“Best not to test her,” Brackett Pollard said.

A mama cow watches over her calf during a mild afternoon on the ranch south of Silt.
Chelsea Self / Post Independent
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Her aggressive taunts came moments after rancher Pollard, 37, of Pollard Livestock slowly rumbled in his truck across the pasture — straw-like fields dotted with hundreds of more mother-son tandems munching hay before bristly mountains out in the distance.

Once he found these two, he turned the music down in the full-sized cab furnished with two child-safety seats in the back. Mama cow never took her eyes off Pollard’s truck.

“She’s probably not a bluffer,” Pollard joked. “It’s just the natural protective tendencies of the mother. A lot of times it’s more just a warning.”

Pollard Livestock Ranch manager Ryan Mitchell works to wrangle a calf to be tagged and medicated.
Chelsea Self / Post Independent
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Pollard Livestock Ranch manager Ryan Mitchell secures a calf to be tagged and medicated.
Chelsea Self / Post Independent
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It’s March, which means ranches across Garfield County are currently inundated by a critical component of the cattle industry: calving season. The seasonal birthing process helps maintain Colorado’s $3.4 billion cattle industry.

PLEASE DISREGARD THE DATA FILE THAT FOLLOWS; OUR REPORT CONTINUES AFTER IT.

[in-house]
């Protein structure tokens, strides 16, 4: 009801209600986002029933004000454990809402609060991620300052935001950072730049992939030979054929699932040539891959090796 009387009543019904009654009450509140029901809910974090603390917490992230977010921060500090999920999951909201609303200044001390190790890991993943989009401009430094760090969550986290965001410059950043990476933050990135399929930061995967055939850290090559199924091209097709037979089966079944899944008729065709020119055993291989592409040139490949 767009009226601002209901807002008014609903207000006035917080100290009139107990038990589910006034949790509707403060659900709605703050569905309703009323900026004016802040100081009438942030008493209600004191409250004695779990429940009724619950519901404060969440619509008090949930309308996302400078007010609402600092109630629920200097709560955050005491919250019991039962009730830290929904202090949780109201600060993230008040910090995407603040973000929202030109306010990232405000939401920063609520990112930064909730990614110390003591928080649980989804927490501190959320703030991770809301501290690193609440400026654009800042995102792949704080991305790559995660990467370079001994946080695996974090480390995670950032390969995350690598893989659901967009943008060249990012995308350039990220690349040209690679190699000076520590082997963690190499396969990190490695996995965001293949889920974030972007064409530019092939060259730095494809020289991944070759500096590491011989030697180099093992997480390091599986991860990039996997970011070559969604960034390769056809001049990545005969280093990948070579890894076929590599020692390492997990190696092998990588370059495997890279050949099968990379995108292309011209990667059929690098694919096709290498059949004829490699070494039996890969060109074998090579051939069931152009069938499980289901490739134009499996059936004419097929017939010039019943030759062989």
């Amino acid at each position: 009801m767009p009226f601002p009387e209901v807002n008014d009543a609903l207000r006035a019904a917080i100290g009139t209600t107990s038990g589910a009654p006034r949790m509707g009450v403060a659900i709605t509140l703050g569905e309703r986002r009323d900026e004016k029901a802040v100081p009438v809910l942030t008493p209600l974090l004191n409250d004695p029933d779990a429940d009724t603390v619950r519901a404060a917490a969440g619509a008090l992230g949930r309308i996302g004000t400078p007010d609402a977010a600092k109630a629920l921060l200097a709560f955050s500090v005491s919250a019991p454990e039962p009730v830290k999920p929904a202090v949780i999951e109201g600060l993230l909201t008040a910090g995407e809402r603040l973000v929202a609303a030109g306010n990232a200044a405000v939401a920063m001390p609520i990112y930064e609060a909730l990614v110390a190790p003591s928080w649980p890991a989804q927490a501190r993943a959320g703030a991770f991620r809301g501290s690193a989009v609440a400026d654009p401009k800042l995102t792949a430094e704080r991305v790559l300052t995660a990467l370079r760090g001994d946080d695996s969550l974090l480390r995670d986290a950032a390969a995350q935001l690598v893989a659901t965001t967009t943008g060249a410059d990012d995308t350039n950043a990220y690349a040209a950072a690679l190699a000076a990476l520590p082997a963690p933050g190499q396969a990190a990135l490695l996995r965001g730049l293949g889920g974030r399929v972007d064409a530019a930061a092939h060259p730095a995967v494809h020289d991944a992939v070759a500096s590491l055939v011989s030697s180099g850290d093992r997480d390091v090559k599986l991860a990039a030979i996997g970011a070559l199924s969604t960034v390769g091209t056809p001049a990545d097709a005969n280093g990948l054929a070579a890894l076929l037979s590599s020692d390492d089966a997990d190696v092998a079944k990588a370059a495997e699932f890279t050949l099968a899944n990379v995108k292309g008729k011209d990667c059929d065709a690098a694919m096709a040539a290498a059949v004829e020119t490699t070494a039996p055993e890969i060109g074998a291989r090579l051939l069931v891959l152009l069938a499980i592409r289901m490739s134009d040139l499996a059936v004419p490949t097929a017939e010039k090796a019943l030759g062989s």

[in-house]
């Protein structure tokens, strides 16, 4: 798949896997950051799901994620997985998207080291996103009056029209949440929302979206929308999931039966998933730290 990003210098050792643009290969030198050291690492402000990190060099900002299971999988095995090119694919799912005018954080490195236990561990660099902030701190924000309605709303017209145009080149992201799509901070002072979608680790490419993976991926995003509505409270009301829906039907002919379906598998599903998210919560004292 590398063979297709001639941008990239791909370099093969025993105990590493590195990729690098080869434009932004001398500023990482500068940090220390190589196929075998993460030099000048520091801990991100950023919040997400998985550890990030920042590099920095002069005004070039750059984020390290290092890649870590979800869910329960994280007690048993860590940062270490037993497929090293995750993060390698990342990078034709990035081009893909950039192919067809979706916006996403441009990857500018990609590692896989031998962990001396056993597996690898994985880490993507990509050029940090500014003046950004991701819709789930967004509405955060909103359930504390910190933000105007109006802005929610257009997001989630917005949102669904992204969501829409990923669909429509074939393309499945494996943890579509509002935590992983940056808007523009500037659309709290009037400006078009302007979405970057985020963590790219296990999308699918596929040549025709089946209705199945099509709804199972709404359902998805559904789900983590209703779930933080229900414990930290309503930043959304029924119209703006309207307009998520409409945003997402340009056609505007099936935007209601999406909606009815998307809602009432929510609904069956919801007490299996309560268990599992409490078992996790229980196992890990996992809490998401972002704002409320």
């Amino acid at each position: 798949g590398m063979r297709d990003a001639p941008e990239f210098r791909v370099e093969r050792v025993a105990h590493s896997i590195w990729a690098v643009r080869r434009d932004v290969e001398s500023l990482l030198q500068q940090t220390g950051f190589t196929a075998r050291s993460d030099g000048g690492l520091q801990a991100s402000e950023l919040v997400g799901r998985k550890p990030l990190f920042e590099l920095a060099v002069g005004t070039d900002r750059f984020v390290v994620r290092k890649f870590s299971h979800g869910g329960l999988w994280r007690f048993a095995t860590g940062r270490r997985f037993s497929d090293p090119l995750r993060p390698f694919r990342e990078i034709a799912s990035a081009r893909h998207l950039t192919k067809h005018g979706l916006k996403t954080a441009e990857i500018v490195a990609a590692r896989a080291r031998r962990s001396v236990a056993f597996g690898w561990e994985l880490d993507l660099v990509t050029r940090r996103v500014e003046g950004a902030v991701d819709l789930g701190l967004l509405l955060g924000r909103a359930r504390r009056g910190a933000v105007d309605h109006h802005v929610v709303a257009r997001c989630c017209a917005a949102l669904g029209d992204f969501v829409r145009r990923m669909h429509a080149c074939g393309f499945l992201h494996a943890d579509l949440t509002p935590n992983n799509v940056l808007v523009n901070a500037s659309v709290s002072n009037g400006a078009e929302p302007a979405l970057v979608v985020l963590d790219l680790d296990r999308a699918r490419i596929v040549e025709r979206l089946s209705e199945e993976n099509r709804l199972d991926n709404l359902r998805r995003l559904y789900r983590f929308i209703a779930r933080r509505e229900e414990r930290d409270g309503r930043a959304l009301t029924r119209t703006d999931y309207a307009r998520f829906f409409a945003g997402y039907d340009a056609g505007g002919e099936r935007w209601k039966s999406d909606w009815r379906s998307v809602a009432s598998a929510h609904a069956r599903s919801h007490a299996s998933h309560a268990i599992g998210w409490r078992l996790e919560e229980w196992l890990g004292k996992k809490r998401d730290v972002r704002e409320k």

Colorado’s 2.85 million cattle makes up almost 3% of the entire U.S. headcount, according to the U.S. Department of Agriculture.

But beyond its economic makeup, calving season is a longstanding tradition of the Colorado River Valley, a heritage that also boosts the best professional bull riders in the world in Rifle High School graduate Colten Fritzlan.

Pollard Livestock ranch manager Ryan Mitchell writes up a new tag for a calf with the corresponding tag number as the calf's mother.
Chelsea Self / Post Independent
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Pollard Livestock ranch manager Ryan Mitchell prepares vaccines for calf to prevent against the contagious bovine viral diarrhea or parainfluenza.
Chelsea Self / Post Independent
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In fact Pollard, a multigenerational rancher whose mother’s side of the family homesteaded near Steamboat Springs, said all his heroes growing up were just old cowmen.

“The guy who helped me get started in the business was an old World War II veteran who had shrapnel in him, but he’s just a cool 90-year-old, old guy,” He said. “And I just loved to go hang out with him and learn stuff from him.”

“I thought it’d be cool to be a cool old guy some time,” he added.

Pollard Livestock ranch manager Ryan Mitchell dumps hay from the trailer during the early morning feeding routine.
Chelsea Self / Post Independent
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The culture is also shared by non-rancher types. Pollard said he’ll invite friends to come branding later in the year, or he’ll have local football players “come do grunt work” when they’re out grazing on national forest land.

Earlier that Wednesday, ranch manager Ryan Mitchell, 39, awoke to his morning coffee some time before the crack of dawn, 5 a.m. — the usual routine, he said. The morning perk is also accompanied by reminders of the day before.

“I wake up sore every morning, but once you get going and moving, you come out of that, ya know?” Mitchell said. “I don’t feel like I work a day in my life. I definitely love what I do.”

Pollard Livestock ranch manager Ryan Mitchell dumps hay from the trailer during the early morning feeding routine.